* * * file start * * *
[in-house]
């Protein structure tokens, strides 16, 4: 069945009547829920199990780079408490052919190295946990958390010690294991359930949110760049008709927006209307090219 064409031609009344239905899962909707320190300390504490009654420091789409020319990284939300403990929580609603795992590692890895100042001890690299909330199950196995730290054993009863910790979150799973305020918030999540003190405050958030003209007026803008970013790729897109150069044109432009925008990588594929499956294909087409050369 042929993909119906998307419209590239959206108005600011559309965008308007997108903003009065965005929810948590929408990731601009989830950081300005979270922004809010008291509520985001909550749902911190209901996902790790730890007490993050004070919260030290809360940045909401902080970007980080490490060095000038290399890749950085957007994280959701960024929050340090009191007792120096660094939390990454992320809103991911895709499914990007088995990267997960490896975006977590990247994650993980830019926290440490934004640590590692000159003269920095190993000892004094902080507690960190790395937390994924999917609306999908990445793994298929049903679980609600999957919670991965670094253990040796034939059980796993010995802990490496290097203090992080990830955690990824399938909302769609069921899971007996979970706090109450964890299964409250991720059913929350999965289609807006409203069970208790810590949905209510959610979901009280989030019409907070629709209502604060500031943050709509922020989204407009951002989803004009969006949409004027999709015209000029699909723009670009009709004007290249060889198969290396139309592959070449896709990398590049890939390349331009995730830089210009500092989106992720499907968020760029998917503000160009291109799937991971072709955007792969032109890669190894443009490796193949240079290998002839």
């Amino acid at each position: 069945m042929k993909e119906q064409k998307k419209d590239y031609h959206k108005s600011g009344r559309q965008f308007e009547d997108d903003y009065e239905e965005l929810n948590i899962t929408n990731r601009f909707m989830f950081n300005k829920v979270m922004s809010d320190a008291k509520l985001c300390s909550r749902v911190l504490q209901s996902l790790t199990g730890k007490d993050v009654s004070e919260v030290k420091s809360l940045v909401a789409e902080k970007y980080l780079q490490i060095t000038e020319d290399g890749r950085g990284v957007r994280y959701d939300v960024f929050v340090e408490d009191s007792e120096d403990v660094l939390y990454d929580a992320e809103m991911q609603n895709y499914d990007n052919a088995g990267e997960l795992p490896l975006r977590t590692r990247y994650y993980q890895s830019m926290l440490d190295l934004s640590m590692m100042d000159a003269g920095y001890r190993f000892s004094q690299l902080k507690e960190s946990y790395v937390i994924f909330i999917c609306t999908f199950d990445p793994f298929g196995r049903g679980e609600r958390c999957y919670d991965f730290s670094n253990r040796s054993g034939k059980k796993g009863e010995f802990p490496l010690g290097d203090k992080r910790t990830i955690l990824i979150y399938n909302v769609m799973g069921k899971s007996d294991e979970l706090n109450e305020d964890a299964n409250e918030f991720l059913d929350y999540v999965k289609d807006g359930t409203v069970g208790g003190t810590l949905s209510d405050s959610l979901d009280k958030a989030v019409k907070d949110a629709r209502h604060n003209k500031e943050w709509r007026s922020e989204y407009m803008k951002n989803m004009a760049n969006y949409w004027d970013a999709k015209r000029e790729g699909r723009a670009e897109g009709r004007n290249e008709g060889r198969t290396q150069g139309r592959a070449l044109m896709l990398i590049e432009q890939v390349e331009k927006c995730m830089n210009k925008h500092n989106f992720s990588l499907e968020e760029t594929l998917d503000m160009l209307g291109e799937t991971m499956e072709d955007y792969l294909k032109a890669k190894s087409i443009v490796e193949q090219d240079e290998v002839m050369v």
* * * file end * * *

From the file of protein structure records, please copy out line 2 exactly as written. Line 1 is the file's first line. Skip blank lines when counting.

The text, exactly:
């Protein structure tokens, strides 16, 4: 069945009547829920199990780079408490052919190295946990958390010690294991359930949110760049008709927006209307090219 064409031609009344239905899962909707320190300390504490009654420091789409020319990284939300403990929580609603795992590692890895100042001890690299909330199950196995730290054993009863910790979150799973305020918030999540003190405050958030003209007026803008970013790729897109150069044109432009925008990588594929499956294909087409050369 042929993909119906998307419209590239959206108005600011559309965008308007997108903003009065965005929810948590929408990731601009989830950081300005979270922004809010008291509520985001909550749902911190209901996902790790730890007490993050004070919260030290809360940045909401902080970007980080490490060095000038290399890749950085957007994280959701960024929050340090009191007792120096660094939390990454992320809103991911895709499914990007088995990267997960490896975006977590990247994650993980830019926290440490934004640590590692000159003269920095190993000892004094902080507690960190790395937390994924999917609306999908990445793994298929049903679980609600999957919670991965670094253990040796034939059980796993010995802990490496290097203090992080990830955690990824399938909302769609069921899971007996979970706090109450964890299964409250991720059913929350999965289609807006409203069970208790810590949905209510959610979901009280989030019409907070629709209502604060500031943050709509922020989204407009951002989803004009969006949409004027999709015209000029699909723009670009009709004007290249060889198969290396139309592959070449896709990398590049890939390349331009995730830089210009500092989106992720499907968020760029998917503000160009291109799937991971072709955007792969032109890669190894443009490796193949240079290998002839």